Are Jihadis welcome?
Shamima Begum was just 15 when she travelled to Syria via Turkey in 2015 to join the Islamic State (Isis/Daesh) which was expanding in the wake of the country’s bloody war. Begum, born in London to a Muslim family of Bangladeshi origin, was accompanied by two other girlfriends of similar background.
On arrival Begum married a 23-year-old Isis Dutch fighter called Yago Riedijk. Over the next three years the couple had two children, both of whom died. Begum was nine months pregnant with their third when, in February 2019, she was discovered by a British journalist in a refugee camp. Her two friends are presumed to be dead.
Begum had fled the battle of Baghuz, where Daesh was then making its last stand. “I don’t regret coming here,” she said, referring to her original decision to travel to Syria, but added: “Now all I want to do is to come home to Britain.”
Shortly afterwards Britain’s home secretary, Sajid Javid, revoked her UK citizenship, justifying the decision on the grounds that she had the right to take Bangladeshi citizenship via her parents, though she had never visited the country and did not speak its language, Bengali. In addition, according to officials there, she could face the death penalty.
Begum was one of more than 100 Britons who travelled to Syria to join Daesh who were treated this way. Javid defended his response: “Whatever role they took in the so-called caliphate, they all supported a terrorist organisation and in doing so they have shown they hate our country and the values we stand for,” he explained to MPs.
British officials have argued repeatedly that Begum represents a national security risk, that she was a member of al-Hisba, Isis’s “morality police,” during which time she carried a Kalashnikov rifle and allegedly “stitched suicide bombers into explosive vests”.
Shortly after Javid’s decision, Begum gave birth to a son, Jarrah. But disease was rife in the crowded and insanitary conditions in the al-Hawl camp. The 10-day old child then died, provoking outrage about his rights as well as his mother’s.
Last week, amidst the multiple distractions that are generating news these days, the court of appeal ruled that Javid had been wrong to strip Begum of her citizenship. That was hailed as an “extraordinary rebuke to the government.” It is a divisive issue that says much about British society in the second decade of the 21st century.
The Sun newspaper, voice of the populist right, referred to Begum as a “jihadi bride” and “IS fanatic.” It headlined its report about the court ruling with the sensationalist words “Jihadis Welcome” – reflecting the feelings of many British citizens that she should still not be allowed to return.
Muslim spokesmen tend to agree. In the words of Imam Dr Taj Hargey, of the Oxford Islamic Congregation: “The moment Shamima Begum sets foot on UK soil, liberal Muslims like me have lost the battle,” he wrote. “That’s why I’m so distressed and offended by the ruling to let her return and fight to regain her citizenship. This should not even be a question. She is someone who has never shown any remorse for the horrendous things she has done.”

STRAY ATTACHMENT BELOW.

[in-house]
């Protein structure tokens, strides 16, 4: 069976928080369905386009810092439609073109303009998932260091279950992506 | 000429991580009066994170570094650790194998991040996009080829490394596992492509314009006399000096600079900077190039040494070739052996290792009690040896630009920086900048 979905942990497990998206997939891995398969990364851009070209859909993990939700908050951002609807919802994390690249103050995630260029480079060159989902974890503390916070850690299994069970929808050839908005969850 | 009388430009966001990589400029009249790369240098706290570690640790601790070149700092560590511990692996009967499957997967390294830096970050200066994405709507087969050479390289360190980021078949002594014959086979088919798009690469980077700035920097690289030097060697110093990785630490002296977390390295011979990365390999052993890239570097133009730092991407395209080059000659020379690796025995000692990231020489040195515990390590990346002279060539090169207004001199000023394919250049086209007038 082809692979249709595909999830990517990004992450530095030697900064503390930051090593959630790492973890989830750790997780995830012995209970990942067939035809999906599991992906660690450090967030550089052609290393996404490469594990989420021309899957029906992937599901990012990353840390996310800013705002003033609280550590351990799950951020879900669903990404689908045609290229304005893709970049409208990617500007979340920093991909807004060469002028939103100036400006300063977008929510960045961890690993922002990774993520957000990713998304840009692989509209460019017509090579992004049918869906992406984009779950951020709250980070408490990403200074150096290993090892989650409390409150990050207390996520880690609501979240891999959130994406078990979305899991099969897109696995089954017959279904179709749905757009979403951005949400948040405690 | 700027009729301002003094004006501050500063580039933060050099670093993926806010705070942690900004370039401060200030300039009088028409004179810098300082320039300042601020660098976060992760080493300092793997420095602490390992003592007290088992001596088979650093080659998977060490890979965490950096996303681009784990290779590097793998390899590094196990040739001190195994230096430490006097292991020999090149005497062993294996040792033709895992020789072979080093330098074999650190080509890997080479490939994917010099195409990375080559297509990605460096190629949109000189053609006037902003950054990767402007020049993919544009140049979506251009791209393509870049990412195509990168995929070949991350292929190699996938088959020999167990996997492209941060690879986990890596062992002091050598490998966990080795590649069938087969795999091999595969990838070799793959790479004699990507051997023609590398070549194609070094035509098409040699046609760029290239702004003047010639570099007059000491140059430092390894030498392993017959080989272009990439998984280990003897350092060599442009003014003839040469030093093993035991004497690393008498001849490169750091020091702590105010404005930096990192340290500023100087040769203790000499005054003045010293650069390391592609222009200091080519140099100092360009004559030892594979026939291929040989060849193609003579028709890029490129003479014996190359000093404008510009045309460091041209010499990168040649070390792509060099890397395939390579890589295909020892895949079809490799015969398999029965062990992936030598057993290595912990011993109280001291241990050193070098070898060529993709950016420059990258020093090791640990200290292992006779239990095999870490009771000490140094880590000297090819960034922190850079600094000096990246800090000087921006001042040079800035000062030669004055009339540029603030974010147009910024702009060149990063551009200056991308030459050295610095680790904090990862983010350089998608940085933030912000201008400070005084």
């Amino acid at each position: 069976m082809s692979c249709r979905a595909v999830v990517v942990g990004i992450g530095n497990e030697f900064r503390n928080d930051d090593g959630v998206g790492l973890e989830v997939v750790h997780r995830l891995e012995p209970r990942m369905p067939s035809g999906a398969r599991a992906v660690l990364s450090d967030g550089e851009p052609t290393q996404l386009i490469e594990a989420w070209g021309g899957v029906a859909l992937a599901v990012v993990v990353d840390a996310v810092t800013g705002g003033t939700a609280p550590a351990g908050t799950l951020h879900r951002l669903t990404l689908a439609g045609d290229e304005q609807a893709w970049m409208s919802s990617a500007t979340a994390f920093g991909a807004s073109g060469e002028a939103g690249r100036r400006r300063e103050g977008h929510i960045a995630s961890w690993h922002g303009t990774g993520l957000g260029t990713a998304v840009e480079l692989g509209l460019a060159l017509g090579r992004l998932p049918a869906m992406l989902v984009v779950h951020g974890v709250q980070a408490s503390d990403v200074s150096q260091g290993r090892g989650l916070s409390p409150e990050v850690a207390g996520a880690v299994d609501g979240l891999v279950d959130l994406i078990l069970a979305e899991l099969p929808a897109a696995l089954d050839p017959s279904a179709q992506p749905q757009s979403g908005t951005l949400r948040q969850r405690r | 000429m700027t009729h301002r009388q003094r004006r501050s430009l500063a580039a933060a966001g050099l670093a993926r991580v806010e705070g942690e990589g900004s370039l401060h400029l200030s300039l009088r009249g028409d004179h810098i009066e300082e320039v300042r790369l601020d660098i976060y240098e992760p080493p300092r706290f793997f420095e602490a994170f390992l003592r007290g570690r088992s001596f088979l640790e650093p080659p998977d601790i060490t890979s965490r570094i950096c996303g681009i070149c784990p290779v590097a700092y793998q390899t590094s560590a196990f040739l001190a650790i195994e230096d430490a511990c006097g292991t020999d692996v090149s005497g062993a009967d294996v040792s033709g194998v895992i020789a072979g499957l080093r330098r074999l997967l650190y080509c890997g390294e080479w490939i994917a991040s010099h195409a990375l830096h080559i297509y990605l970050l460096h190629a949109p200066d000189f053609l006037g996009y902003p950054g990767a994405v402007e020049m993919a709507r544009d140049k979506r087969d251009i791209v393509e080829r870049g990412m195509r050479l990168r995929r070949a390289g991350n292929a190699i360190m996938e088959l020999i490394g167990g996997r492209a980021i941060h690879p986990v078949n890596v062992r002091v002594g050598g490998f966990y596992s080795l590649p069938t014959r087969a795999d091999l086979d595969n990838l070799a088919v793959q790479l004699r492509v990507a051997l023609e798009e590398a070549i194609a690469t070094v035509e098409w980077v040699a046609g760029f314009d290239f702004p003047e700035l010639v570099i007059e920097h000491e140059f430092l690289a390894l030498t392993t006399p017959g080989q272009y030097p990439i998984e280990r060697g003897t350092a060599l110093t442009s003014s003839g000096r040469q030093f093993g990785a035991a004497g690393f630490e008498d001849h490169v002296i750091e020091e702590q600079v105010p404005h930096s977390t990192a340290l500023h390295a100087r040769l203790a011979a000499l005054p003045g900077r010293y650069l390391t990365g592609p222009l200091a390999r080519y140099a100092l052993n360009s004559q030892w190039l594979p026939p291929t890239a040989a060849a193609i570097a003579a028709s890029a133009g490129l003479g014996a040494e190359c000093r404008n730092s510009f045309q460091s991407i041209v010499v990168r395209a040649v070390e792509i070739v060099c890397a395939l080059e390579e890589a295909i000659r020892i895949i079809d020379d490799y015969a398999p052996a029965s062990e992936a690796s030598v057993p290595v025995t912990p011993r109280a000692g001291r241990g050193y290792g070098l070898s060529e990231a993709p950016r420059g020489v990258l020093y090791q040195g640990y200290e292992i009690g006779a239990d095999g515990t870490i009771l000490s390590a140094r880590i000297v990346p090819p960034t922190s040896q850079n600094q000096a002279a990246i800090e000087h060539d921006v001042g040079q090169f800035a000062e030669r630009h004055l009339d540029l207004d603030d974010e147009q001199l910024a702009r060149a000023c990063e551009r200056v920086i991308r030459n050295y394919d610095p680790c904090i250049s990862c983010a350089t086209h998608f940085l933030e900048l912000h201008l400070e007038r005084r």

The Guardian, at the left-liberal end of the media spectrum, published a cartoon showing Begum with a boot-shaped union jack on her – implying graphically that she had been “booted out” of the country of her birth.
Objections to the court ruling focus on what are described as “tone-deaf liberal judges” and the work that ministers are doing to keep citizens safe. The main argument used by Begum’s defenders is that she was an underage minor, a vulnerable victim of grooming. And that she is also a British citizen whose radicalisation was missed by both the education system and security services.
“We don’t get to ‘unBritish’ those we don’t like, even if they don’t respect our laws, our values and our idea of common good,” thundered an opposition Labour MP. “Begum is not other – she is us.”
Coincidentally, earlier this month it was the 15th anniversary of the July 2005 London bombings in which 52 people died, the worst such incident involving Islamic extremists. Islamophobia has been on the rise across the UK ever since – thus the objections by the Oxford imam.
Other – directly Syrian-related – factors are also relevant. The Kurdish-led Syrian Democratic Forces, which defeated Isis and was “rewarded” with abandonment by the US, together with Turkey, have called upon countries to repatriate their nationals who fought for Daesh, warning that they remain a threat to regional stability. Britain is not alone in ignoring those calls.
As with everything else – post-Brexit, dealing with the Covid pandemic – the Begum case is being interpreted as another example of official incompetence by the Conservative prime minister Boris Johnson – who has also been accused of Islamophobia: “The real debate we ought to be having,” urged the left-wing magazine the New Statesman, “is why the government is so incapable of tackling any problem requiring a complex solution that can't be reduced to a simple us-vs-them campaign.”